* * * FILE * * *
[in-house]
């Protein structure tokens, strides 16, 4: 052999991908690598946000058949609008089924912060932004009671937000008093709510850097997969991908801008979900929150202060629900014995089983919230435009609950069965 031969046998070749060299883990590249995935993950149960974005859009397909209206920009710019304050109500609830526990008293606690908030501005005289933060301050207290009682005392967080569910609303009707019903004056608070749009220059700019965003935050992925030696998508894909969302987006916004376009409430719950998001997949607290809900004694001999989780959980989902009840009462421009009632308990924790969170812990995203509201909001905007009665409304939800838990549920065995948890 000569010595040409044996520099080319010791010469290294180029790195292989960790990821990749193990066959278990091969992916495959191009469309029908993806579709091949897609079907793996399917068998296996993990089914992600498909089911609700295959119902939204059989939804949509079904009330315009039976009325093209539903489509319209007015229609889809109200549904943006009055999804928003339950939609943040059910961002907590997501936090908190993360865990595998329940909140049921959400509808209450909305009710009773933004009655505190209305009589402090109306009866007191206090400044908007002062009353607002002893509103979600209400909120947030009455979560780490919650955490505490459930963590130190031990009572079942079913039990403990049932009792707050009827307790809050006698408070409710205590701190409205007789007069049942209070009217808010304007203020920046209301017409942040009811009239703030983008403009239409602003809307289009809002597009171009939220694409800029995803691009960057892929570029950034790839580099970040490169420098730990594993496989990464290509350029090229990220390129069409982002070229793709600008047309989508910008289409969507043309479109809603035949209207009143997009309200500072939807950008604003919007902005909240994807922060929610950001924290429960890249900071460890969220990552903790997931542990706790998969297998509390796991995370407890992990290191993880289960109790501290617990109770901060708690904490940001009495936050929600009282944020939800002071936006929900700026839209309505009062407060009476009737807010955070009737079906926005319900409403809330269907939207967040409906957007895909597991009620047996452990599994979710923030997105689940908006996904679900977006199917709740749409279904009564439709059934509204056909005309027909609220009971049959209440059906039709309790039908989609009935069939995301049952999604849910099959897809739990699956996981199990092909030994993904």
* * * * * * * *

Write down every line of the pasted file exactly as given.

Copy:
[in-house]
């Protein structure tokens, strides 16, 4: 052999991908690598946000058949609008089924912060932004009671937000008093709510850097997969991908801008979900929150202060629900014995089983919230435009609950069965 031969046998070749060299883990590249995935993950149960974005859009397909209206920009710019304050109500609830526990008293606690908030501005005289933060301050207290009682005392967080569910609303009707019903004056608070749009220059700019965003935050992925030696998508894909969302987006916004376009409430719950998001997949607290809900004694001999989780959980989902009840009462421009009632308990924790969170812990995203509201909001905007009665409304939800838990549920065995948890 000569010595040409044996520099080319010791010469290294180029790195292989960790990821990749193990066959278990091969992916495959191009469309029908993806579709091949897609079907793996399917068998296996993990089914992600498909089911609700295959119902939204059989939804949509079904009330315009039976009325093209539903489509319209007015229609889809109200549904943006009055999804928003339950939609943040059910961002907590997501936090908190993360865990595998329940909140049921959400509808209450909305009710009773933004009655505190209305009589402090109306009866007191206090400044908007002062009353607002002893509103979600209400909120947030009455979560780490919650955490505490459930963590130190031990009572079942079913039990403990049932009792707050009827307790809050006698408070409710205590701190409205007789007069049942209070009217808010304007203020920046209301017409942040009811009239703030983008403009239409602003809307289009809002597009171009939220694409800029995803691009960057892929570029950034790839580099970040490169420098730990594993496989990464290509350029090229990220390129069409982002070229793709600008047309989508910008289409969507043309479109809603035949209207009143997009309200500072939807950008604003919007902005909240994807922060929610950001924290429960890249900071460890969220990552903790997931542990706790998969297998509390796991995370407890992990290191993880289960109790501290617990109770901060708690904490940001009495936050929600009282944020939800002071936006929900700026839209309505009062407060009476009737807010955070009737079906926005319900409403809330269907939207967040409906957007895909597991009620047996452990599994979710923030997105689940908006996904679900977006199917709740749409279904009564439709059934509204056909005309027909609220009971049959209440059906039709309790039908989609009935069939995301049952999604849910099959897809739990699956996981199990092909030994993904």